Neighbors growling over sound of gunfire

February 14, 1993|By Glenn Small | Glenn Small,Staff Writer

Teresa and Joseph Streb moved from Rosedale to rural White Marsh a little more than a year ago in search of relative quiet. They found the sound of gunfire.

"You hear shotguns all the time," Mrs. Streb says. "Our kids come running in the house because they're scared."

But for Michael Sparwasser, a 19-year-old college student who has lived in the same rural White Marsh area most of his life, the boom of shotguns brings no sense of fear. His father, Jerry Sparwasser, feels much the same.

"It doesn't alarm me at all," says Jerry Sparwasser. "I'm in a rural area. I figure someone's firing their gun, getting ready for hunting season, or target practicing or hunting rabbit."

When the Strebs hear gunfire, they think of people being shot, maimed and killed. The Sparwassers think of hunting and target shooting, working with a tool that must be used safely.

Those opposing views clashed recently when the Strebs called police to complain of loud and persistent gunfire, the source of which was target practice by Michael Sparwasser and his friends. Soon, a half-dozen police cars were on the scene, arrests were made, weapons confiscated. Later, a state delegate wrote a letter criticizing the police.

It all started Jan. 24.

"It was an incredible amount of gunfire," Mrs. Streb says. "It was scary."

Joseph Streb describes it as having been "like World War III."

In a wooded area just off Bucks School House and Ridge roads, Michael Sparwasser and four friends -- Robert Quick Jr., Wallace Bradley, Jesse Johnson and Laurin B. Askew III -- armed with shotguns, pistols and rifles, blasted away at clay pigeons. Michael's younger brother was there, too, to watch and help launch the pigeons.

"We've always gone shooting there," says Michael Sparwasser, an early childhood education major at Towson State University.

They thought nothing of what they were doing. Michael Sparwasser and his friends -- along with others in the area -- had long used the old quarry for target practice. And, they say they were shooting toward an embankment, that no people or houses were in the line of fire.

County police say there were houses above the embankment. When police arrived, the young men didn't stop shooting, even after the officers turned on the flashing lights on their cars.

Michael Sparwasser says he and his friends didn't stop shooting because they didn't think they were doing anything wrong.

The first officers on the scene called for backup, then arrested the young men, handcuffed them, drove them to the White Marsh police precinct and confiscated their weapons -- four shotguns, three pistols and two rifles, including a semiautomatic. They were charged with firing a weapon in the metropolitan zone, a misdemeanor that carries a maximum penalty of 90 days in jail and a $200 fine.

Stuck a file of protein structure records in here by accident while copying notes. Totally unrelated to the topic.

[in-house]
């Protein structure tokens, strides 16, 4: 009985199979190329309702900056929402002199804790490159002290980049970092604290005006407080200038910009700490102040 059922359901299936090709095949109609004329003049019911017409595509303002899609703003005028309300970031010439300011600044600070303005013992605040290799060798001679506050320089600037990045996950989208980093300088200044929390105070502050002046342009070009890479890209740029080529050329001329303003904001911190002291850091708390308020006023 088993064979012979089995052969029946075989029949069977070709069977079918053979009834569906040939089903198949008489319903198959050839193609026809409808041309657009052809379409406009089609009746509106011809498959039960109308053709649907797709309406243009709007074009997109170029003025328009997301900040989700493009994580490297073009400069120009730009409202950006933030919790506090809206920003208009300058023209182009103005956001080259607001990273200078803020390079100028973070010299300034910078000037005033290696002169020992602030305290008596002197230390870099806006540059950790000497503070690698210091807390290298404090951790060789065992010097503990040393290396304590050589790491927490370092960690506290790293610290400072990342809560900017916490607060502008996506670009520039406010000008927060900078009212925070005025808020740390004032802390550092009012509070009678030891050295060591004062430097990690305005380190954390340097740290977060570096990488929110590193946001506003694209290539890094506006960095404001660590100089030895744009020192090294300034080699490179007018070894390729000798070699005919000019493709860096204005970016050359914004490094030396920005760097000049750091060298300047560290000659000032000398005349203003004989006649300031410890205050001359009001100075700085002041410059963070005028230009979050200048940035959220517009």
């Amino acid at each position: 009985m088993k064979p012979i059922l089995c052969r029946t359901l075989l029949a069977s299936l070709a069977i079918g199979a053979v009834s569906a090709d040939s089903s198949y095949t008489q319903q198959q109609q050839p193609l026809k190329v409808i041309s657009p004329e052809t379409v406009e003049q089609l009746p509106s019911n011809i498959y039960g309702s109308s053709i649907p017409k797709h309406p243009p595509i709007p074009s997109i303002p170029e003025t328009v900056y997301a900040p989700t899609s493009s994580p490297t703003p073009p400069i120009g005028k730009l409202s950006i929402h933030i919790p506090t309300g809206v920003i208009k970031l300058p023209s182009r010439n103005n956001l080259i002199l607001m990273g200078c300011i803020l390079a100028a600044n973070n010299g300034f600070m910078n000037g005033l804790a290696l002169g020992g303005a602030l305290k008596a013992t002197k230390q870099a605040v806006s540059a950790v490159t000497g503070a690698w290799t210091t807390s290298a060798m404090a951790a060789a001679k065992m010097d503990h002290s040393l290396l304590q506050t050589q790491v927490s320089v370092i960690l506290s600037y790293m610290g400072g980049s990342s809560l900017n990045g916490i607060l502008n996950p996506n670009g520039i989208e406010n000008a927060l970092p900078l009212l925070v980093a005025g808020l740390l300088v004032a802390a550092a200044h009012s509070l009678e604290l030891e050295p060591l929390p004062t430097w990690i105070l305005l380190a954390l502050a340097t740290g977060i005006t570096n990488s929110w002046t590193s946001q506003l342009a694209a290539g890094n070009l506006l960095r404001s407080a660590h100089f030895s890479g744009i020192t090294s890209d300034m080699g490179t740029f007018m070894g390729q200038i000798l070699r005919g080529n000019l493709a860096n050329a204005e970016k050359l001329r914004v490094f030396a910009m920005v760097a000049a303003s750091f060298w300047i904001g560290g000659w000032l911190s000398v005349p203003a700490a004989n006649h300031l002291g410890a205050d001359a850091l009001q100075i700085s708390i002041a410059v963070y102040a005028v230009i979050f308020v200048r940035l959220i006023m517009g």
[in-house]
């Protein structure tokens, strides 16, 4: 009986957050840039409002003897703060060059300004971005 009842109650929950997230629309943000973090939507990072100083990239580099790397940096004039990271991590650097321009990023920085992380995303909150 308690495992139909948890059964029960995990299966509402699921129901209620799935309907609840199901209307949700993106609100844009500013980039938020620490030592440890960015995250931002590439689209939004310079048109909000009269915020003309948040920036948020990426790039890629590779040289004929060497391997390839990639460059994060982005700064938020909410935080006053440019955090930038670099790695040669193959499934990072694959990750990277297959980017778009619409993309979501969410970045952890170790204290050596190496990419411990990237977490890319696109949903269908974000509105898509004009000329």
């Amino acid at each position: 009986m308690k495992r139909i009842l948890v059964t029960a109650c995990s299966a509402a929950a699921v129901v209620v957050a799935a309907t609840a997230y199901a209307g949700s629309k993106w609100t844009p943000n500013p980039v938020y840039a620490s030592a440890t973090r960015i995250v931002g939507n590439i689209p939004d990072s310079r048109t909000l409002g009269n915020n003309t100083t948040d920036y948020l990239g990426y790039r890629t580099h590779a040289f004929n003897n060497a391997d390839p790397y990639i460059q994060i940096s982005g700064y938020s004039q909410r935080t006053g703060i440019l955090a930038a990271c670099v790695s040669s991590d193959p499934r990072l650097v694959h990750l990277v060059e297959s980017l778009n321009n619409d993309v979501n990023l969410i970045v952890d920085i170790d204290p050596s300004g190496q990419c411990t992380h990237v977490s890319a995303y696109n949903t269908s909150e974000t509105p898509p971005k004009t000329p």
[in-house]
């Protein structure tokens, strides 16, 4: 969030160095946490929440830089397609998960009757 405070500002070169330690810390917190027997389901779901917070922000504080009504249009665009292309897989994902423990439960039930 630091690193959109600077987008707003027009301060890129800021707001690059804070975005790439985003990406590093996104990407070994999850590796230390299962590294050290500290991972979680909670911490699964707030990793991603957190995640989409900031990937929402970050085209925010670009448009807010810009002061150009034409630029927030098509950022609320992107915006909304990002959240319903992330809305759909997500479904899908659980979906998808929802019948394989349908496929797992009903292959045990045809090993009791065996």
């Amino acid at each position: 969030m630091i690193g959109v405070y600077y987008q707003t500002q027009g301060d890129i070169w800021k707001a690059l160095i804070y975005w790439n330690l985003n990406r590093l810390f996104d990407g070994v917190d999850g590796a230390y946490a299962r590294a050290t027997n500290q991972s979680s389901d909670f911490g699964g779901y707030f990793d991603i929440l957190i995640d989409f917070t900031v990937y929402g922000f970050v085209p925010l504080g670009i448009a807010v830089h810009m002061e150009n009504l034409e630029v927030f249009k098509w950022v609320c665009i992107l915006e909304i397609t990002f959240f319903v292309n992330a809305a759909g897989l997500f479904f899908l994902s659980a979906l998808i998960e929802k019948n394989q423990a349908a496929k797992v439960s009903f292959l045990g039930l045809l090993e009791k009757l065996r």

The episode might have ended there, but the Sparwassers, angry that police didn't simply ask them to stop shooting and go home -- or just give them a citation -- complained to Del. Joseph Bartenfelder, a Baltimore County Democrat. They say the police went overboard. Michael Sparwasser says that at least six county police vehicles surrounded his group and that they were handcuffed for 2 1/2 to three hours.

Mr. Bartenfelder, who employs Michael Sparwasser part time on his Fullerton farm, heard all this and wrote Police Chief Cornelius J. Behan, questioning the "appropriateness" of the police response.

Now, Chief Behan has called for an internal investigation.

And everybody's angry.

The officers whose judgment the Bartenfelder letter questioned are angry. Teresa Streb is angry and wonders if, given the politician's letter, police might not respond the next time she complains about gunfire. Even after talking with Mr. Bartenfelder, she was not reassured.

"I hate to say it, but I really think he wrote the letter because he knew the kid and he didn't like the fact that he was handcuffed and arrested," she says. "[But] from what I hear, when you're arrested, you're handcuffed."

Mr. Bartenfelder says he does not approve of what Michael Sparwasser and the other young men did.

"They were wrong," he says.

He does ask why so many officers were involved, why the young men were arrested, handcuffed and slapped with a misdemeanor charge.

"All of a sudden, you had seven police cars tied up on that incident," he says. "That means they're not out there on the road, patrolling."

Michael Sparwasser, who has taken gun-safety courses with the state Department of Natural Resources, says he thinks the police should have told his group to "pack up and go home. And we would have." Instead, he says, "we were treated like hardened criminals."

Sgt. Stephen Doarnberger, a county police spokesman, says that when police arrest people in possession of firearms, they routinely take them to the precinct, so the suspects and the weapons can be checked. In this case, checks on the weapons and suspects came back negative.

The young men are scheduled for trial in May. Michael Sparwasser doesn't know what will happen then, but he is certain of one thing: He won't be shooting his guns up at the old quarry anymore.

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